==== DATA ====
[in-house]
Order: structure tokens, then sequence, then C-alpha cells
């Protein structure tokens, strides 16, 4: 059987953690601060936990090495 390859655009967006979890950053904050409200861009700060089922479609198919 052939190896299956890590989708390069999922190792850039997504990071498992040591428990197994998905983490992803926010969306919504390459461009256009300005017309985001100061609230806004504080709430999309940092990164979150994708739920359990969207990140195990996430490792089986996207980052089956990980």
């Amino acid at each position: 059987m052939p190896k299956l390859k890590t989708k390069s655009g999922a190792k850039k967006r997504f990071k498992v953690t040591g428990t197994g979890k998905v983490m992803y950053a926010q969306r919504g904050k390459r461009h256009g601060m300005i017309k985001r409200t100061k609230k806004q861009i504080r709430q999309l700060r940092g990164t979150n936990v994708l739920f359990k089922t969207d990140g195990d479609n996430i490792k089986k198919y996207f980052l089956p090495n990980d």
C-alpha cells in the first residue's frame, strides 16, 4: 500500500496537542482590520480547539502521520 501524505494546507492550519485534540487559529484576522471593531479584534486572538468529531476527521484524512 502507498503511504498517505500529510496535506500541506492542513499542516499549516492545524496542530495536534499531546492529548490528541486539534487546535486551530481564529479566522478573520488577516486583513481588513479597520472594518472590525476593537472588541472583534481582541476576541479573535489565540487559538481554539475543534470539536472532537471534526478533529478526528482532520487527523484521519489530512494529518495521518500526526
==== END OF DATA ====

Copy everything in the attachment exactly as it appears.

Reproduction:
[in-house]
Order: structure tokens, then sequence, then C-alpha cells
């Protein structure tokens, strides 16, 4: 059987953690601060936990090495 390859655009967006979890950053904050409200861009700060089922479609198919 052939190896299956890590989708390069999922190792850039997504990071498992040591428990197994998905983490992803926010969306919504390459461009256009300005017309985001100061609230806004504080709430999309940092990164979150994708739920359990969207990140195990996430490792089986996207980052089956990980």
């Amino acid at each position: 059987m052939p190896k299956l390859k890590t989708k390069s655009g999922a190792k850039k967006r997504f990071k498992v953690t040591g428990t197994g979890k998905v983490m992803y950053a926010q969306r919504g904050k390459r461009h256009g601060m300005i017309k985001r409200t100061k609230k806004q861009i504080r709430q999309l700060r940092g990164t979150n936990v994708l739920f359990k089922t969207d990140g195990d479609n996430i490792k089986k198919y996207f980052l089956p090495n990980d």
C-alpha cells in the first residue's frame, strides 16, 4: 500500500496537542482590520480547539502521520 501524505494546507492550519485534540487559529484576522471593531479584534486572538468529531476527521484524512 502507498503511504498517505500529510496535506500541506492542513499542516499549516492545524496542530495536534499531546492529548490528541486539534487546535486551530481564529479566522478573520488577516486583513481588513479597520472594518472590525476593537472588541472583534481582541476576541479573535489565540487559538481554539475543534470539536472532537471534526478533529478526528482532520487527523484521519489530512494529518495521518500526526